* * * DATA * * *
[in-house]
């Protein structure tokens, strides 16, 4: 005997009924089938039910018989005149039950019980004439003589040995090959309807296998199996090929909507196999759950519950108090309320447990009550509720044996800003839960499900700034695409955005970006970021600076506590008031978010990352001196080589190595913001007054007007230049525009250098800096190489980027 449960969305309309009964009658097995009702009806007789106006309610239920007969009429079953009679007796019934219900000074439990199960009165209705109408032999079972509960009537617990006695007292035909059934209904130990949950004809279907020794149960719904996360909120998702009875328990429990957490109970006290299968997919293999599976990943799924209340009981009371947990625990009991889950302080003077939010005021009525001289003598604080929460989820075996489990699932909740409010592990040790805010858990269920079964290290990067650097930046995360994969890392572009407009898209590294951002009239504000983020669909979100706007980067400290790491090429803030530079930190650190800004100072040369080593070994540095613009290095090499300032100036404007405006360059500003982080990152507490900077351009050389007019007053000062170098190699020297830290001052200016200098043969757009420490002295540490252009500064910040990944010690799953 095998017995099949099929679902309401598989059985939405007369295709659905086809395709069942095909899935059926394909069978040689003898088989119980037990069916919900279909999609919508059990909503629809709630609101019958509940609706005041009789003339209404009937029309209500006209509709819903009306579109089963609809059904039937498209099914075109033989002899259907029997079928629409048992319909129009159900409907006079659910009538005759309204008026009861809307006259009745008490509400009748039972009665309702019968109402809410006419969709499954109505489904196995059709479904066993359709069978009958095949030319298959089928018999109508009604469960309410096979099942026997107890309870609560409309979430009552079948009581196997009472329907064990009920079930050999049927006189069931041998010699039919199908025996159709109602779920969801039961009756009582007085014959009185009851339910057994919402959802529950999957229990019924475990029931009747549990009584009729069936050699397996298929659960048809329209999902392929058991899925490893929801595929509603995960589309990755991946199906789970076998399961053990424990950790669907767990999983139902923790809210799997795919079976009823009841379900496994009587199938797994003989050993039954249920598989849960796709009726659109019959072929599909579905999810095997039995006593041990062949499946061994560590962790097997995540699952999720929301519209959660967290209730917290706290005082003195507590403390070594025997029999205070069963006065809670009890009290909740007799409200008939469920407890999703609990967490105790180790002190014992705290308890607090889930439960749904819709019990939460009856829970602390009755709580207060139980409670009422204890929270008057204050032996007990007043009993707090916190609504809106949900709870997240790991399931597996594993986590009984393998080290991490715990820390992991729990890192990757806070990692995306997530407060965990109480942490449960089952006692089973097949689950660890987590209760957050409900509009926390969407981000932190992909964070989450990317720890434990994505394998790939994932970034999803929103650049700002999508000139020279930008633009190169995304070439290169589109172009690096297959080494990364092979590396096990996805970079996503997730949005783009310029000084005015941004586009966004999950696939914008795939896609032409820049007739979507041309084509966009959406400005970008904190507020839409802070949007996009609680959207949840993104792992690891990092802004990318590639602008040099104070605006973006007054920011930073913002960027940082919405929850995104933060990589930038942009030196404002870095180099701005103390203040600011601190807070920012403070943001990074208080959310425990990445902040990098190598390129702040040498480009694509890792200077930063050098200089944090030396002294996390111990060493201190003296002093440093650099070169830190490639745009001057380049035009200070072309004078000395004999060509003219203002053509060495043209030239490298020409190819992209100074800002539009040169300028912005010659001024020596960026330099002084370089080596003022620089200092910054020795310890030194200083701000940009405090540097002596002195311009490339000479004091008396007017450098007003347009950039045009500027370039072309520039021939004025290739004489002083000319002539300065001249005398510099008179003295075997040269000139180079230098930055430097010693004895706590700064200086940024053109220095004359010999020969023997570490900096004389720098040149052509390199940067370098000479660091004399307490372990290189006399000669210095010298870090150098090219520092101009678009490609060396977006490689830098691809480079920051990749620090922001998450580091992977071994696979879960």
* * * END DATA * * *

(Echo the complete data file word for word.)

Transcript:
[in-house]
């Protein structure tokens, strides 16, 4: 005997009924089938039910018989005149039950019980004439003589040995090959309807296998199996090929909507196999759950519950108090309320447990009550509720044996800003839960499900700034695409955005970006970021600076506590008031978010990352001196080589190595913001007054007007230049525009250098800096190489980027 449960969305309309009964009658097995009702009806007789106006309610239920007969009429079953009679007796019934219900000074439990199960009165209705109408032999079972509960009537617990006695007292035909059934209904130990949950004809279907020794149960719904996360909120998702009875328990429990957490109970006290299968997919293999599976990943799924209340009981009371947990625990009991889950302080003077939010005021009525001289003598604080929460989820075996489990699932909740409010592990040790805010858990269920079964290290990067650097930046995360994969890392572009407009898209590294951002009239504000983020669909979100706007980067400290790491090429803030530079930190650190800004100072040369080593070994540095613009290095090499300032100036404007405006360059500003982080990152507490900077351009050389007019007053000062170098190699020297830290001052200016200098043969757009420490002295540490252009500064910040990944010690799953 095998017995099949099929679902309401598989059985939405007369295709659905086809395709069942095909899935059926394909069978040689003898088989119980037990069916919900279909999609919508059990909503629809709630609101019958509940609706005041009789003339209404009937029309209500006209509709819903009306579109089963609809059904039937498209099914075109033989002899259907029997079928629409048992319909129009159900409907006079659910009538005759309204008026009861809307006259009745008490509400009748039972009665309702019968109402809410006419969709499954109505489904196995059709479904066993359709069978009958095949030319298959089928018999109508009604469960309410096979099942026997107890309870609560409309979430009552079948009581196997009472329907064990009920079930050999049927006189069931041998010699039919199908025996159709109602779920969801039961009756009582007085014959009185009851339910057994919402959802529950999957229990019924475990029931009747549990009584009729069936050699397996298929659960048809329209999902392929058991899925490893929801595929509603995960589309990755991946199906789970076998399961053990424990950790669907767990999983139902923790809210799997795919079976009823009841379900496994009587199938797994003989050993039954249920598989849960796709009726659109019959072929599909579905999810095997039995006593041990062949499946061994560590962790097997995540699952999720929301519209959660967290209730917290706290005082003195507590403390070594025997029999205070069963006065809670009890009290909740007799409200008939469920407890999703609990967490105790180790002190014992705290308890607090889930439960749904819709019990939460009856829970602390009755709580207060139980409670009422204890929270008057204050032996007990007043009993707090916190609504809106949900709870997240790991399931597996594993986590009984393998080290991490715990820390992991729990890192990757806070990692995306997530407060965990109480942490449960089952006692089973097949689950660890987590209760957050409900509009926390969407981000932190992909964070989450990317720890434990994505394998790939994932970034999803929103650049700002999508000139020279930008633009190169995304070439290169589109172009690096297959080494990364092979590396096990996805970079996503997730949005783009310029000084005015941004586009966004999950696939914008795939896609032409820049007739979507041309084509966009959406400005970008904190507020839409802070949007996009609680959207949840993104792992690891990092802004990318590639602008040099104070605006973006007054920011930073913002960027940082919405929850995104933060990589930038942009030196404002870095180099701005103390203040600011601190807070920012403070943001990074208080959310425990990445902040990098190598390129702040040498480009694509890792200077930063050098200089944090030396002294996390111990060493201190003296002093440093650099070169830190490639745009001057380049035009200070072309004078000395004999060509003219203002053509060495043209030239490298020409190819992209100074800002539009040169300028912005010659001024020596960026330099002084370089080596003022620089200092910054020795310890030194200083701000940009405090540097002596002195311009490339000479004091008396007017450098007003347009950039045009500027370039072309520039021939004025290739004489002083000319002539300065001249005398510099008179003295075997040269000139180079230098930055430097010693004895706590700064200086940024053109220095004359010999020969023997570490900096004389720098040149052509390199940067370098000479660091004399307490372990290189006399000669210095010298870090150098090219520092101009678009490609060396977006490689830098691809480079920051990749620090922001998450580091992977071994696979879960």